"A British judge has now made official what most iPad users already know and feel - Apple is cooler than Samsung," said Queen's University film and media studies professor Sidneyeve Matrix. "While the ruling is a victory for Samsung's legal team, it's a bit of a loss for the Samsung marketing department."

QLT cuts deep
QLT Inc.'s new board of directors is wasting little time overhauling the biotechnology company.

The new board, on the job for just over a month, announced today it's cutting 146 employees, reducing its work force to just 68, and to focus its operations in one area.

QLT said it has hired Goldman Sachs Group Inc. to study the possibility of selling or spinning off its Punctal Plug Delivering System, and whether it should sell its Visudyne business.

As well, chief executive officer Robert Butchofsky is leaving QLT though he "graciously agreed" to stay until the end of the month.

QLT added that it expects a restructuring charge of between $15-million and $19-million, and that it will return $100-million in capital to shareholds, though it hasn't yet decided how.

"To understand why the board is taking this new direction, it is critical to understand why it was elected and how QLT's previous strategic plan could have put the company in a precarious financial position," the company said in a statement.

"Our board was elected by concerned and frustrated shareholders, disquieted that the company's spending and headcount seemed to be inappropriate given the nature of its assets, size and focus. These shareholders were concerned that resources were being misallocated and frustrated because their concerns appeared to be ignored repeatedly. After our detailed and very comprehensive assessment of the company's affairs, the new board determined that its shareholders' concerns were justified. In this regard, we believe that it is critical that a change in QLT's direction be implemented to prevent further erosion of QLT's value and assets."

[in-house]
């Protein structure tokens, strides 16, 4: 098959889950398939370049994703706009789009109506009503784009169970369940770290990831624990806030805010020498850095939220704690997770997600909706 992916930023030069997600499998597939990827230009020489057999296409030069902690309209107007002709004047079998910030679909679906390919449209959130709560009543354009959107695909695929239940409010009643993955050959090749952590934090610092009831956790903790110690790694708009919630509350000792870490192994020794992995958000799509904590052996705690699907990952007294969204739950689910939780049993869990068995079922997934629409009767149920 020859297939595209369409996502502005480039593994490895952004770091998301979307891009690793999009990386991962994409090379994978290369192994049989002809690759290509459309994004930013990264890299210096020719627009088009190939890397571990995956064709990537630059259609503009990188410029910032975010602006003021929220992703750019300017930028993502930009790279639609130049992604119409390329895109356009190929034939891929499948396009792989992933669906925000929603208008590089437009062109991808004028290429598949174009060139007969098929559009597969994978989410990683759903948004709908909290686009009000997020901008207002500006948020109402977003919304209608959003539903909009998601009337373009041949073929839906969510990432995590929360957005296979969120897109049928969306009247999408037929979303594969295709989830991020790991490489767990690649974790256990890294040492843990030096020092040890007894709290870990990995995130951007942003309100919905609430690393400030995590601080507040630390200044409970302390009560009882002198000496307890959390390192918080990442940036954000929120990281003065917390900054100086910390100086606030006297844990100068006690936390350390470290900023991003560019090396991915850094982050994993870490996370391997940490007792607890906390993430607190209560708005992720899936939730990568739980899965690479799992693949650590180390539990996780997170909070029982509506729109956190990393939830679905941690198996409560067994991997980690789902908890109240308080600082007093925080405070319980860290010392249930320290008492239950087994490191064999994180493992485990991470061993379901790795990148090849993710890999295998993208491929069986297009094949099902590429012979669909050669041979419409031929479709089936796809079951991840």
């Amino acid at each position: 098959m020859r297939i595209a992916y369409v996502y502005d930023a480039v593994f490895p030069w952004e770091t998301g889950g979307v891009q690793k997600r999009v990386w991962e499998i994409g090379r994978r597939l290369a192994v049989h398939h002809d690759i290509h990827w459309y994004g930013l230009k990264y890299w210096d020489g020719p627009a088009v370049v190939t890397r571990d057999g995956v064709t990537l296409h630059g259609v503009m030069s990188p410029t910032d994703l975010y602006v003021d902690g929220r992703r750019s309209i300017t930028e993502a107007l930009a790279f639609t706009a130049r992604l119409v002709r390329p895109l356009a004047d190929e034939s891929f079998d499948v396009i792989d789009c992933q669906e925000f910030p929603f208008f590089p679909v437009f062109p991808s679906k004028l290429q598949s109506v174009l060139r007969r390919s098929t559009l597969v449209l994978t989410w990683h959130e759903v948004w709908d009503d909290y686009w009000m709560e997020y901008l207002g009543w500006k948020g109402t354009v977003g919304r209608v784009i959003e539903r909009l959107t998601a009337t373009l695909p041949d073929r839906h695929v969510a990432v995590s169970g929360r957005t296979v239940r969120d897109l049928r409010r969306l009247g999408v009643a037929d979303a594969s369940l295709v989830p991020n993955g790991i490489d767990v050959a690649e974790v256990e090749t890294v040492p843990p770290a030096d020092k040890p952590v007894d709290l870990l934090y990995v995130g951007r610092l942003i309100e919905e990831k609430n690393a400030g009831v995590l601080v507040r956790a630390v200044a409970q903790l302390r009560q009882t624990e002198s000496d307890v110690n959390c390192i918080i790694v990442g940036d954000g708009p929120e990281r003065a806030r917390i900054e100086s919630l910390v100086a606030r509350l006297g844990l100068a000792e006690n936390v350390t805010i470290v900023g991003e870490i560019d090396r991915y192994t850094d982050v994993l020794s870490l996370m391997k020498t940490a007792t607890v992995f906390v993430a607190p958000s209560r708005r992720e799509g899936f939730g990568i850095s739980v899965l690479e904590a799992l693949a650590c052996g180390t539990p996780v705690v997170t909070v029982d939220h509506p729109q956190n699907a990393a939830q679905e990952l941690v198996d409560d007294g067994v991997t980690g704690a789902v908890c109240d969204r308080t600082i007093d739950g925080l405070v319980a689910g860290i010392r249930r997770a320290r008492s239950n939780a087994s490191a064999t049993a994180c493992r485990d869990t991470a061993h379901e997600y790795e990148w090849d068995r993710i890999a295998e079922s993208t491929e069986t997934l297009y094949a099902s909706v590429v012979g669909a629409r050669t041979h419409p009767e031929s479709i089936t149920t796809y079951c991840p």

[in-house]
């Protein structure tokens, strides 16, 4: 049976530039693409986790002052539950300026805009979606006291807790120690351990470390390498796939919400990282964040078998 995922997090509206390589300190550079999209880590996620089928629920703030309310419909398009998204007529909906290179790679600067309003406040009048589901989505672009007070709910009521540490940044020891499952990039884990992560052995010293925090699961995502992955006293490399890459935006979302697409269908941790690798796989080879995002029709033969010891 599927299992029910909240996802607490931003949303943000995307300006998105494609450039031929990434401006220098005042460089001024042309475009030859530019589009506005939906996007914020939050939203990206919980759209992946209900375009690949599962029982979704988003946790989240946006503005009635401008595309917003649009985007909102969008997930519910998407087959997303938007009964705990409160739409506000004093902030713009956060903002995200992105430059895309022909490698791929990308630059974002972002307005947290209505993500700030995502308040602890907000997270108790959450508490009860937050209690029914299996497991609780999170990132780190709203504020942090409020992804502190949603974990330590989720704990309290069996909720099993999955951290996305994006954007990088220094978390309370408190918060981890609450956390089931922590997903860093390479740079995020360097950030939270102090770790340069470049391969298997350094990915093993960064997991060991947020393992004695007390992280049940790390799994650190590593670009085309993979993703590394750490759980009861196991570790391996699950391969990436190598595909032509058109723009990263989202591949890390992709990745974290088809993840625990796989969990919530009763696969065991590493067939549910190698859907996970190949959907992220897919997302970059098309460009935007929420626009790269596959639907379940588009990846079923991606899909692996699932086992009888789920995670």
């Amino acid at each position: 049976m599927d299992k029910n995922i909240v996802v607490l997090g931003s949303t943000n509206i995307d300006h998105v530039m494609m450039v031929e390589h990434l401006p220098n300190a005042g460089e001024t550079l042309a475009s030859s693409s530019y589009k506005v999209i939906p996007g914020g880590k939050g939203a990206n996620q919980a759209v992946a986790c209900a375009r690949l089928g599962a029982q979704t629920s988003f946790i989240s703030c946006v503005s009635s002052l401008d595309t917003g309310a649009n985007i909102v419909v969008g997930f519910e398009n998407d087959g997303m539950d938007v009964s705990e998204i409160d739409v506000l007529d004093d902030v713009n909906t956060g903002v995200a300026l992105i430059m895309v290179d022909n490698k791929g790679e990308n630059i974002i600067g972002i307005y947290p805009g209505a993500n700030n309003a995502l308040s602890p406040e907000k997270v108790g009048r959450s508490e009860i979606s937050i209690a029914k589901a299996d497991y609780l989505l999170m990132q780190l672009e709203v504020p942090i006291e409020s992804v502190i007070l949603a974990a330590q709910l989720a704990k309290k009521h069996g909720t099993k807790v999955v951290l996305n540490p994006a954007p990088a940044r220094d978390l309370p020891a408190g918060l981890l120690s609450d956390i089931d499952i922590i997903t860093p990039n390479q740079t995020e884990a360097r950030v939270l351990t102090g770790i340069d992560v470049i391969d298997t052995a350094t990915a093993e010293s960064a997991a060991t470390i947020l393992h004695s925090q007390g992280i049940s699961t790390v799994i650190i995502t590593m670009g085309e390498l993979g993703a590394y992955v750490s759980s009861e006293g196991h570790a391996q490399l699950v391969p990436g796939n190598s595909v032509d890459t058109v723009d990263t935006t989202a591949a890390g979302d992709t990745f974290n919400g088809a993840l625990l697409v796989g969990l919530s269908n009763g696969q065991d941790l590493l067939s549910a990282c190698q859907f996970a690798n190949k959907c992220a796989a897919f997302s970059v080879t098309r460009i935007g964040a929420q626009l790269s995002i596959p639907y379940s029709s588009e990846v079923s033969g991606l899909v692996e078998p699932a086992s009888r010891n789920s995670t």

Businesses still confident
Canadian businesses remain confident in their sales prospects even in the face of growing uncertainty, with hiring intentions at the highest level in more than a year, according to a quarterly Bank of Canada poll of executives from across the country.

According to the central bank's latest Business Outlook Survey, 47 per cent of companies polled said they expect sales growth to accelerate over the next year, while 32 per cent said it would slow, The Globe and Mail's Jeremy Torobin reports today.

The so-called balance of opinion of 15 is smaller than the previous survey's reading of 35 -- which was the best result on that question since early 2010. However, economists and policy makers will undoubtedly be relieved to see the balance not slipping further back toward negative territory, given the survey was taken from May 22 to June 14, amid some of the worst flare-ups in the European crisis and as the U.S. recovery was starting to look increasingly fragile.

"Overall, still a quite bullish set of figures in terms of growth despite some ugly global news and weaker equity markets this year," said chief economist Avery Shenfeld of CIBC World Markets. "A separate survey of lending officers showed little change from the prior quarter, with only a very a slight bias towards easing of lending conditions. Business lending has been picking up, with this survey also reporting some increase in demand. "